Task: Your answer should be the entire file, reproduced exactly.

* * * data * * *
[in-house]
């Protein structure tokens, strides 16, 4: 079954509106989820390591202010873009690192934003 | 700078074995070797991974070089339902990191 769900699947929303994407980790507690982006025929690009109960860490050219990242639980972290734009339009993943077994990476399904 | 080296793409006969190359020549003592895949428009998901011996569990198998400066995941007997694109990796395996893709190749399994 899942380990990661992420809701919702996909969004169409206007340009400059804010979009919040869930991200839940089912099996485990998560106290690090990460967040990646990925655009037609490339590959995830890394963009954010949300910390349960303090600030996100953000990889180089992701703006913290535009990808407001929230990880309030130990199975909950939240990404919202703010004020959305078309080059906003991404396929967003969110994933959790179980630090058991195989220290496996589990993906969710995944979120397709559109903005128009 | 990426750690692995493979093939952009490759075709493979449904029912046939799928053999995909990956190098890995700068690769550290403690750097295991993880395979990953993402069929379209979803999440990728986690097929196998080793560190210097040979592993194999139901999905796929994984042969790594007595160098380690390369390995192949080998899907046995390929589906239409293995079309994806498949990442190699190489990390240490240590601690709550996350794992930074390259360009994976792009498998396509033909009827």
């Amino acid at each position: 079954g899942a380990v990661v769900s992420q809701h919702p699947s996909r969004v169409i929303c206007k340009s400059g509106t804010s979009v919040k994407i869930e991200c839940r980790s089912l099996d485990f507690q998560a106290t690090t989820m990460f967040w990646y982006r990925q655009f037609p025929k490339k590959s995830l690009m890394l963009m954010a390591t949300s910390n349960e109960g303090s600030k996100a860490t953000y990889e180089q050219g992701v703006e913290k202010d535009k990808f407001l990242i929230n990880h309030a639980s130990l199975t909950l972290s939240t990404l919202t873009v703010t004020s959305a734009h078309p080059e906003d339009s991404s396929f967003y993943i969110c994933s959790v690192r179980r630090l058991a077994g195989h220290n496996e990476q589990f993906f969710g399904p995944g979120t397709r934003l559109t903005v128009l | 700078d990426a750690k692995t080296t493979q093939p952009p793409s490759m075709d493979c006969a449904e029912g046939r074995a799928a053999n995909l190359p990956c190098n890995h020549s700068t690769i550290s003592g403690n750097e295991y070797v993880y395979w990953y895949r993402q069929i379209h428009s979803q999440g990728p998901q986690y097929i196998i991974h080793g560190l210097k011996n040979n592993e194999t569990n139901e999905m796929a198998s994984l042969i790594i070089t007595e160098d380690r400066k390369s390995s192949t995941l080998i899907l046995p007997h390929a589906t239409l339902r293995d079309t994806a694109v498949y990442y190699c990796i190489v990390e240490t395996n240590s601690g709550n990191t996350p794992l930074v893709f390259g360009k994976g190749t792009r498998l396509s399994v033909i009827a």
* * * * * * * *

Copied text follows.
[in-house]
């Protein structure tokens, strides 16, 4: 079954509106989820390591202010873009690192934003 | 700078074995070797991974070089339902990191 769900699947929303994407980790507690982006025929690009109960860490050219990242639980972290734009339009993943077994990476399904 | 080296793409006969190359020549003592895949428009998901011996569990198998400066995941007997694109990796395996893709190749399994 899942380990990661992420809701919702996909969004169409206007340009400059804010979009919040869930991200839940089912099996485990998560106290690090990460967040990646990925655009037609490339590959995830890394963009954010949300910390349960303090600030996100953000990889180089992701703006913290535009990808407001929230990880309030130990199975909950939240990404919202703010004020959305078309080059906003991404396929967003969110994933959790179980630090058991195989220290496996589990993906969710995944979120397709559109903005128009 | 990426750690692995493979093939952009490759075709493979449904029912046939799928053999995909990956190098890995700068690769550290403690750097295991993880395979990953993402069929379209979803999440990728986690097929196998080793560190210097040979592993194999139901999905796929994984042969790594007595160098380690390369390995192949080998899907046995390929589906239409293995079309994806498949990442190699190489990390240490240590601690709550996350794992930074390259360009994976792009498998396509033909009827």
């Amino acid at each position: 079954g899942a380990v990661v769900s992420q809701h919702p699947s996909r969004v169409i929303c206007k340009s400059g509106t804010s979009v919040k994407i869930e991200c839940r980790s089912l099996d485990f507690q998560a106290t690090t989820m990460f967040w990646y982006r990925q655009f037609p025929k490339k590959s995830l690009m890394l963009m954010a390591t949300s910390n349960e109960g303090s600030k996100a860490t953000y990889e180089q050219g992701v703006e913290k202010d535009k990808f407001l990242i929230n990880h309030a639980s130990l199975t909950l972290s939240t990404l919202t873009v703010t004020s959305a734009h078309p080059e906003d339009s991404s396929f967003y993943i969110c994933s959790v690192r179980r630090l058991a077994g195989h220290n496996e990476q589990f993906f969710g399904p995944g979120t397709r934003l559109t903005v128009l | 700078d990426a750690k692995t080296t493979q093939p952009p793409s490759m075709d493979c006969a449904e029912g046939r074995a799928a053999n995909l190359p990956c190098n890995h020549s700068t690769i550290s003592g403690n750097e295991y070797v993880y395979w990953y895949r993402q069929i379209h428009s979803q999440g990728p998901q986690y097929i196998i991974h080793g560190l210097k011996n040979n592993e194999t569990n139901e999905m796929a198998s994984l042969i790594i070089t007595e160098d380690r400066k390369s390995s192949t995941l080998i899907l046995p007997h390929a589906t239409l339902r293995d079309t994806a694109v498949y990442y190699c990796i190489v990390e240490t395996n240590s601690g709550n990191t996350p794992l930074v893709f390259g360009k994976g190749t792009r498998l396509s399994v033909i009827a």